Whistle-blower Steve Jones will be returning to his old job at the Tooele Chemical Disposal Facility, even though his employer is pressing on with efforts to keep him out.

EG&G Defense Materials Inc., the company that operates the facility, announced Monday afternoon that it would abide by a federal appeals court ruling requiring it to reinstate Jones with back pay.However, spokesman Mark W. Mesesan said the company isn't dropping its appeal of the Department of Labor order that mandated Jones' reinstatement.

"EG&G's contention is unchanged: that Jones was lawfully terminated from his employment as (the facility's) safety manager in September 1994 for reasons unrelated to any safety concerns he may have expressed during the 9 1/2 weeks he was employed by EG&G," Mesesan said.

The latest twist in the five-year dispute between Jones and EG&G followed a ruling by the U.S. 10th Circuit Court of Appeals in Denver that denied EG&G's bid to block the reinstatement and back pay order pending an appeal.

The Department of Labor issued the order last September and reaffirmed it in January, saying he was illegally dismissed because he raised safety concerns about the chemical weapons disposal facility.

EG&G argued it would be impractical to reinstate Jones because of his public statements about the destruction of toxic weapons as well as his role as a witness for the Chemical Weapons Working Group, which is challenging the facility in state and federal courts.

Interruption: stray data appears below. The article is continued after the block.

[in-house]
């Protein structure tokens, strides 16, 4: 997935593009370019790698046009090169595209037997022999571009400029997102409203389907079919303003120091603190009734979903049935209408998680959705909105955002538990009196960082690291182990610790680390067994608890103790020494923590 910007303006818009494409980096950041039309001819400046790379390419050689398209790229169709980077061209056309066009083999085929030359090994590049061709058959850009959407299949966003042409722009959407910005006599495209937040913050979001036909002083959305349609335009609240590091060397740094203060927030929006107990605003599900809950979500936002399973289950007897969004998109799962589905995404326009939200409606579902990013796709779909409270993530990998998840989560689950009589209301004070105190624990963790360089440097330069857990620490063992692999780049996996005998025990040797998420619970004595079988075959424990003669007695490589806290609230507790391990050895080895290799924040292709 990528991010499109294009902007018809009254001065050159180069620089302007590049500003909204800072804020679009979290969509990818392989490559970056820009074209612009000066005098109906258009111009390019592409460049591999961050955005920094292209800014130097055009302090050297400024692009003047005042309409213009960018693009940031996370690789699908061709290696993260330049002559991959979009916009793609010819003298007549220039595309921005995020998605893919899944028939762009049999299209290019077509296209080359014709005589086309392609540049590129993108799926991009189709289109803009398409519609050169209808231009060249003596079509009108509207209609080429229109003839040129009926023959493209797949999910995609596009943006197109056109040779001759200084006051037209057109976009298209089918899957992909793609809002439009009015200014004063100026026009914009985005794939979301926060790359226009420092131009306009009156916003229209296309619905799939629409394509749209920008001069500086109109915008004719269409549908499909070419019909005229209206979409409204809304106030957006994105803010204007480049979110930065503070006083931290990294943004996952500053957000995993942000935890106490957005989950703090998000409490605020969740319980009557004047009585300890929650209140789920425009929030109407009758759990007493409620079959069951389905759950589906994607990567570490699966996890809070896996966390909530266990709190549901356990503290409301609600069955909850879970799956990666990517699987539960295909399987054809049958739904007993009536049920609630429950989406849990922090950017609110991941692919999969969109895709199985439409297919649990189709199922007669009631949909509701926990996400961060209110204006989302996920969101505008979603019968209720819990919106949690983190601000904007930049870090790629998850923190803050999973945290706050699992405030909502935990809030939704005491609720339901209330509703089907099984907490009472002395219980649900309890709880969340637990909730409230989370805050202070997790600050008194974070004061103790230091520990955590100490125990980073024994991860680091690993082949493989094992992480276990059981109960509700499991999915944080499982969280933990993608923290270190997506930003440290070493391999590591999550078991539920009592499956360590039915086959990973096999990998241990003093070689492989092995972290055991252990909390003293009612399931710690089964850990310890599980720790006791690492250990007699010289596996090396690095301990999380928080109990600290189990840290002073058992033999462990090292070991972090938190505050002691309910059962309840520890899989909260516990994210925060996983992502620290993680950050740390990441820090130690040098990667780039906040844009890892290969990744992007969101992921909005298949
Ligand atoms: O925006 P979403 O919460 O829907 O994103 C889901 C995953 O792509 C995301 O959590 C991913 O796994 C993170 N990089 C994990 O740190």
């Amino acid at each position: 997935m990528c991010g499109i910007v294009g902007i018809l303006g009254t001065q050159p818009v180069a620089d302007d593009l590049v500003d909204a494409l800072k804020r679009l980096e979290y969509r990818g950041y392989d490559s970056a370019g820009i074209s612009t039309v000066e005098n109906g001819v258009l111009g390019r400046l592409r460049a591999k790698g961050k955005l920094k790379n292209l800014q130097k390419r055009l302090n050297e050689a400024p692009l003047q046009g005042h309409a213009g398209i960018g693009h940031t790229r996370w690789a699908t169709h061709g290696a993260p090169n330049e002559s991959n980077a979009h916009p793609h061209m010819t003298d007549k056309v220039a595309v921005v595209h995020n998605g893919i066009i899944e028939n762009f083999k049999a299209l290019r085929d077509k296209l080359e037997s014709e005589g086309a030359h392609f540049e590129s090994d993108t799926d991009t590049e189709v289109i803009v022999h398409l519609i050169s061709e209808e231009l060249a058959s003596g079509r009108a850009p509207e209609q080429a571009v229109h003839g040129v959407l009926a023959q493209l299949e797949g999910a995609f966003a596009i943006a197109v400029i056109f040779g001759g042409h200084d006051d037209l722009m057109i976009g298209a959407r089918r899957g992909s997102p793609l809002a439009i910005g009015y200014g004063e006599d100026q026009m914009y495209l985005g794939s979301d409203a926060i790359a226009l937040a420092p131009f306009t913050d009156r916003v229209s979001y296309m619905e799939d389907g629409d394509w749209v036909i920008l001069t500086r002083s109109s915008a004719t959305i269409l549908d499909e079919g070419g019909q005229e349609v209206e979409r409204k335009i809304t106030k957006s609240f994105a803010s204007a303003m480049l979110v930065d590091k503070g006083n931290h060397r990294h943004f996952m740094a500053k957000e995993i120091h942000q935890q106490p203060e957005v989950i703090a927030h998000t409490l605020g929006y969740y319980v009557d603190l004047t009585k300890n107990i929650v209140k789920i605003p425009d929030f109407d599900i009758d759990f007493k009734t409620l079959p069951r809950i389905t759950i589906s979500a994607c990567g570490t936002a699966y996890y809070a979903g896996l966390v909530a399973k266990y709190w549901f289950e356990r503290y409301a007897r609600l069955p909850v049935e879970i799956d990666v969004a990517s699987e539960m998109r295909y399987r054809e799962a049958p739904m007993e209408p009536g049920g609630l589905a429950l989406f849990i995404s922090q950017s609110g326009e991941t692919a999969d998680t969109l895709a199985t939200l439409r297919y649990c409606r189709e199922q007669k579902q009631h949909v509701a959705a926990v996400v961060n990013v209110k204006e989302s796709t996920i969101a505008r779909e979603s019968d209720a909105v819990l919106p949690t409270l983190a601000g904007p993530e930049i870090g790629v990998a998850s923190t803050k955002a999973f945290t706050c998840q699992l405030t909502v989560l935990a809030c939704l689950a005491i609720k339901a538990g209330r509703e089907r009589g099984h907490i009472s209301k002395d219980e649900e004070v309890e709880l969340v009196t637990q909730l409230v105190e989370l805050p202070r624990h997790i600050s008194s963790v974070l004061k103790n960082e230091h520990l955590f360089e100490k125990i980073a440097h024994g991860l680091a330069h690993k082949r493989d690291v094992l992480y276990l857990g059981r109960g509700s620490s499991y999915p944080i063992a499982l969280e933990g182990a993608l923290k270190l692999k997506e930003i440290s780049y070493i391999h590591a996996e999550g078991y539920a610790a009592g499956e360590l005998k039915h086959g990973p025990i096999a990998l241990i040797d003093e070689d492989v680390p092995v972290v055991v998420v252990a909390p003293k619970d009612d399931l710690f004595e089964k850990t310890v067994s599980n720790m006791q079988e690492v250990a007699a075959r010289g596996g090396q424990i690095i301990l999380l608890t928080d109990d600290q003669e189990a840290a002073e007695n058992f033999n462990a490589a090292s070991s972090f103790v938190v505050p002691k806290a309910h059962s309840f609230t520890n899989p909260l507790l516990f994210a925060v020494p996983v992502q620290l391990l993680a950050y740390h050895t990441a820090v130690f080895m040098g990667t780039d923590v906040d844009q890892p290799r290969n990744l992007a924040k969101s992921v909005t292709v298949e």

But a Department of Labor review board held that "Jones' participation in a lawsuit concerning the environmental dangers of the disposal facility is exactly the type of activity that the environmental acts protect."

Mesesan said Jones has not yet contacted EG&G about reinstatement. Once he does return, he will find that a lot has changed at the facility and in his job, Mesesan added.

In particular, the facility, which was in the development stage when Jones worked there, is now fully operational. To date, the facility has destroyed 19.3 percent of the chemical agent stockpile at the Deseret Chemical Depot, including 19,660 GB M-55 rockets, 92,336 GB M-360 projectiles, 2,616 GB ton containers and the entire inventory (4,463) of 750-pound bombs.

"He will have to come up to speed on a large number of policies and procedures that have been implemented in the past 4 1/2 years," Mesesan said.

For example, Jones must meet new training requirements related to an operational facility as well as the Army's more rigorous criteria for the position of safety manager.

Mesesan said the amount owed Jones in back pay can't be calculated until Jones provides EG&G with an accounting of how much he's earned in other employment since 1994. The Department of Labor order requires that Jones receive what he would have earned with EG&G minus any other income, plus $50,000 in additional damages.